Well, I recently discovered another word that may have גזר as its etymology: gizzard.

Admittedly, the Online Etymology Dictionary doesn't offer a Semitic origin:

"stomach of a bird," late 14c., from Old French gisier "entrails, giblets (of a bird)" (13c., Modern French gésier), probably from Vulgar Latin *gicerium, a dissimilation of Latin gigeria (neuter plural) "cooked entrails of a fowl," a delicacy in ancient Rome, from PIE *yekwr- "liver" (see hepatitis). The unetymological -d was added 1500s (perhaps on analogy of -ard words). 

However, Klein, in his CEDEL entry, does offer one. He also writes that the English derives from the French, but from there offers a different Latin one:

From Latin gizeria, 'cooked entrails of poultry', which is probably a Punic-Phoenician-Hebrew loan word. Compare Hebrew gezarim, construct state gizrei, 'pieces of sacrificed animals', plural of gezer, 'anything cut, a piece,' from the stem of gazar, 'he cut, divided'.

I assume that Klein's inspiration for gezarim being "pieces of sacrificed animals" comes from the story of the Covenant of the Pieces, where God tells Abraham to sacrifice a number of animals, and then after Abraham prophesized,

וַיְהִי הַשֶּׁמֶשׁ בָּאָה וַעֲלָטָה הָיָה וְהִנֵּה תַנּוּר עָשָׁן וְלַפִּיד אֵשׁ אֲשֶׁר עָבַר בֵּין הַגְּזָרִים הָאֵלֶּה׃ 

When the sun set and it was very dark, there appeared a smoking oven, and a flaming torch which passed between those pieces [ha-gezarim]. (Bereshit 15:17)

That is the only mention of gezer indicating a sacrifice in the Bible.

You may have noticed that Etymonline has the Latin gigeria, and Klein has gizeria. That is also addressed in his CEDEL:

In Latin, gigeria, a collateral from of gizeria, z has been assimilated to the preceding g.

From searching through Google Books (see here, here, and here), it seems that it's not clear which word Latin used - gigeria or gizeria - so that may have added to the confusion over the etymology.

Monday, March 07, 2022

ikar, akar and akeret bayit

Let's take a look at the Hebrew root עקר. As a verb, in the kal form it means "to uproot, extract, displace" and in the piel form means "to neuter, spay, sterilize."  The adjective עקר akar, or in the feminine akara עקרה means "infertile, barren." And the noun ikar (spelled either עִקָּר or עיקר) means "essence, main thing/part, gist", with the associated adjective ikari עיקרי meaning "essential, fundamental, major" and the related ikaron עקרון - "principle" and ekroni עקרוני - "of principle, basic."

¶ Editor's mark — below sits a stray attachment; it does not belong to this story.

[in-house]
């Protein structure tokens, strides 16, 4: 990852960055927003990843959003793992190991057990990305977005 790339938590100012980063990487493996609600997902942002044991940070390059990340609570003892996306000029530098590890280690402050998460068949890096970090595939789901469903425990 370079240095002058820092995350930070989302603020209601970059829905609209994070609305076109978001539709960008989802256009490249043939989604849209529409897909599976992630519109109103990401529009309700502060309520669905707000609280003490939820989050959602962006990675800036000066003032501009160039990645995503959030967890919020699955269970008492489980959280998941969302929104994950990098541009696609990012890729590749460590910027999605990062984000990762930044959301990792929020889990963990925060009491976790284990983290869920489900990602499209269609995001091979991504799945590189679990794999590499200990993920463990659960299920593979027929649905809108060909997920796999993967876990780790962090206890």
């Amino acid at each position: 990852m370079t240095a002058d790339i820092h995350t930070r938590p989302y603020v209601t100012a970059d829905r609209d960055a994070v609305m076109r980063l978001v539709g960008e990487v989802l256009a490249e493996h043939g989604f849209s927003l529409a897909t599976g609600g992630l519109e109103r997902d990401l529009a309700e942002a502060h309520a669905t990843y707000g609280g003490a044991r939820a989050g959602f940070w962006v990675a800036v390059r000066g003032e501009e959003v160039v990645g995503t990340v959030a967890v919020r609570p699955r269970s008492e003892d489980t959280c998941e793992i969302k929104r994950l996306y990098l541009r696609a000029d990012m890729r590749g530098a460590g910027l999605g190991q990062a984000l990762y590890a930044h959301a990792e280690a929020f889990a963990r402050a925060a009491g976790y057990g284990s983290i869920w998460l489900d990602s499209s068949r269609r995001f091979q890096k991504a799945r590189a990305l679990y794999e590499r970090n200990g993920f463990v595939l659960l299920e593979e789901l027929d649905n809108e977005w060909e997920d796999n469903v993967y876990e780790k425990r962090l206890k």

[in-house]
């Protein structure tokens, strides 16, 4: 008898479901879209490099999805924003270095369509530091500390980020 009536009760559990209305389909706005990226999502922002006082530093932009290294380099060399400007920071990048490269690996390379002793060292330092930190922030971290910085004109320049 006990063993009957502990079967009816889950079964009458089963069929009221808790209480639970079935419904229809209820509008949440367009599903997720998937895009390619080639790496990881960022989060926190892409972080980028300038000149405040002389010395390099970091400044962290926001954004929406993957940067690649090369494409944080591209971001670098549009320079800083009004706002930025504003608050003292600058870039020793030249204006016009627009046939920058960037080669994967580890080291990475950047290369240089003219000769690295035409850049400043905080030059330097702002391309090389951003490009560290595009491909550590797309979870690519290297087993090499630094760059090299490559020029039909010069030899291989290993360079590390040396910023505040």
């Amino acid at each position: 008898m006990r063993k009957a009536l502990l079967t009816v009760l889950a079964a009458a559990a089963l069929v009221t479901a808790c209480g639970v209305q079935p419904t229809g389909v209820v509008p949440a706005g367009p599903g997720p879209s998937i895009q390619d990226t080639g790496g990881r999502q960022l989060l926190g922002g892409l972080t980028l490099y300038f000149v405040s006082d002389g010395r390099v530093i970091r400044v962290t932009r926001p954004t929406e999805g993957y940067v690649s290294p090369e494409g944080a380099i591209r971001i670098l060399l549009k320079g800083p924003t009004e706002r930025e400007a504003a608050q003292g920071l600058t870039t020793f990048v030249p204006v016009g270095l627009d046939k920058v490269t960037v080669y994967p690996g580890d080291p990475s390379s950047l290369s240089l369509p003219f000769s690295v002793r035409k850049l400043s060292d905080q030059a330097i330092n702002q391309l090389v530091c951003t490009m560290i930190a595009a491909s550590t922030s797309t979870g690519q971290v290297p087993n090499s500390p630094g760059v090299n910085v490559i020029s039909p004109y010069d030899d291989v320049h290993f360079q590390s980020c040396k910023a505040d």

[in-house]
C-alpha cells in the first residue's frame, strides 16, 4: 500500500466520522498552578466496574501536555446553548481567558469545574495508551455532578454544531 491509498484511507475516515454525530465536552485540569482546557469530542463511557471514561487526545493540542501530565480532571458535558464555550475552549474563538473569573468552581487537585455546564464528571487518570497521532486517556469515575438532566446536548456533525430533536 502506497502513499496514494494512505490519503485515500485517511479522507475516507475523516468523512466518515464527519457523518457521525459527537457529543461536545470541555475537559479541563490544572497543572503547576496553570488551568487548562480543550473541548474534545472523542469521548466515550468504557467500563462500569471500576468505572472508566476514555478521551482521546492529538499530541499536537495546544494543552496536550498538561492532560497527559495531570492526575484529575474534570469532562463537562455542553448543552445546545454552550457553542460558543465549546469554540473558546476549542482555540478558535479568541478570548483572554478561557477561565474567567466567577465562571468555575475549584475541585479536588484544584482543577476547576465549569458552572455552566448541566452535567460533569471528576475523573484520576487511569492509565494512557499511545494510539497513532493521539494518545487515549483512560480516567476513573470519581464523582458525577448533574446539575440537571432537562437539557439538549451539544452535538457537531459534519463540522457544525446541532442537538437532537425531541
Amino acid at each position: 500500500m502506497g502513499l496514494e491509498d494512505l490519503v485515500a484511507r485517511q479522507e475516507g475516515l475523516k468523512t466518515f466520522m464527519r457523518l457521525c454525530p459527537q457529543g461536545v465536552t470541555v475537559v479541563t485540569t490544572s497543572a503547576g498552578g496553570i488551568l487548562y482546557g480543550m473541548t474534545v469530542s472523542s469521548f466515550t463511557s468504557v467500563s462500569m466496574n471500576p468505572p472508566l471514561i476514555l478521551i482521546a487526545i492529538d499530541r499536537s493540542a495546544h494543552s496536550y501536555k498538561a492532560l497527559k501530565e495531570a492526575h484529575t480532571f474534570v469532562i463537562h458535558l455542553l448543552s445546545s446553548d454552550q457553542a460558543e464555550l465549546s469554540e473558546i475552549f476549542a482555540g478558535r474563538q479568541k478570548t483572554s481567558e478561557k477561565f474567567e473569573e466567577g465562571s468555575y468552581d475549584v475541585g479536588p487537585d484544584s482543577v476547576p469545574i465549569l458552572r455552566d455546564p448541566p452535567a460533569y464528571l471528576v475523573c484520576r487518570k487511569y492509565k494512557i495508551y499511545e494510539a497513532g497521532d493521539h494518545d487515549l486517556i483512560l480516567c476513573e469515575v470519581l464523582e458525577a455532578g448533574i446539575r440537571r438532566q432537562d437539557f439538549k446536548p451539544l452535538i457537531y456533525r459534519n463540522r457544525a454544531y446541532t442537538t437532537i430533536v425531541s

What is the connection between these various meanings?

They all derive from the sense of "root." That is the original meaning of ikar. That sense isn't found in Biblical Hebrew (although a related word, eker - "offshoot", appears in Vayikra 25:47), but is common in Aramaic, and can be found as such in the Aramaic sections of Daniel (4:12,20,23). Those verses all have the phrase עִקַּר שׇׁרְשׁוֹהִי, which is generally translated as "the stump with its roots." But since both words mean root in Aramaic, perhaps a more precise translation would be "root of the roots" or "the main root." From Aramaic, ikar entered rabbinic Hebrew, where it has the literal meaning of root (for example in Mishna Maasrot 3:10) and the more metaphorical sense of the "important thing" (as in Mishna Avot 1:17). 

English relates to the word "root" similarly, with it also having the meaning "the cause, source or origin of something." And just as in English, the verb "to root" means "to pull up by the roots, to uproot", so too does the Hebrew verb akar mean "to extract, uproot" (see for example Tzefania 2:4 and Kohelet 3:2). This is an example of a contronym (a homonym which is also an antonym, and we've seen them before).

From here we get to the words related to "barrenness." Klein says that they are "probably a special sense development" from the meaning "to pluck, root up, remove." Gesenius implies that this may derive from an original sense of "castration." (He makes a similar connection between shoresh שורש - "root" and saris סריס - "eunuch.")

One phrase that doesn't appear to be connected to any of the above is akeret bayit עקרת בית - "homemaker, housewife." The phrase originates from a biblical verse, Tehillim 113:9:

מוֹשִׁיבִי עֲקֶרֶת הַבַּיִת אֵם־הַבָּנִים שְׂמֵחָה הַלְלוּ־יָהּ

This is a difficult verse to translate. The new Koren translation offers:

"He sets the childless woman in her home as a joyous mother of children. Hallelujah."

Meaning that the phrase akeret habayit means "the barren woman in the house", and (as Ibn Ezra writes) it's not a conjunctive phrase at all. Others see akeret habayit as one phrase, meaning "the barren one of the house." Even if more translations today suggest the first possibility, the latter one seems to be more popularly accepted. (The grammatical structure does seem to suggest semichut, so I can see why). 

From this understanding of the phrase, a drasha developed, saying that this/the woman is not barren, but rather the ikar - the essence - of the home. For example, Bereshit 29:31 says that Rachel was barren (akara). The midrash (Bereshit Rabbah 71:2) reinterprets the verse to say that Rachel was the ikar, the main part of the household: וְרָחֵל עֲקָרָה, רָחֵל הָיְתָה עִקָּרוֹ שֶׁל בַּיִת.

It's not exactly clear when the phrase came to mean "housewife," (for a more detailed history see here) but it was very likely influenced by this  midrash and others like it (see also Bamidbar Rabba 14:8). However, instead of saying that the essence of the home was the wife, the meaning shifted to "the main part of the (this) woman is in the home." An early example of this is Rashi's commentary on Gittin 52a. The Talmud there mentions that Rabbi Yosei never called his wife "his wife" but rather "his home." Rashi explains his reasoning because "all the needs of the home are taken care of by her hands, and she is the essence of the home."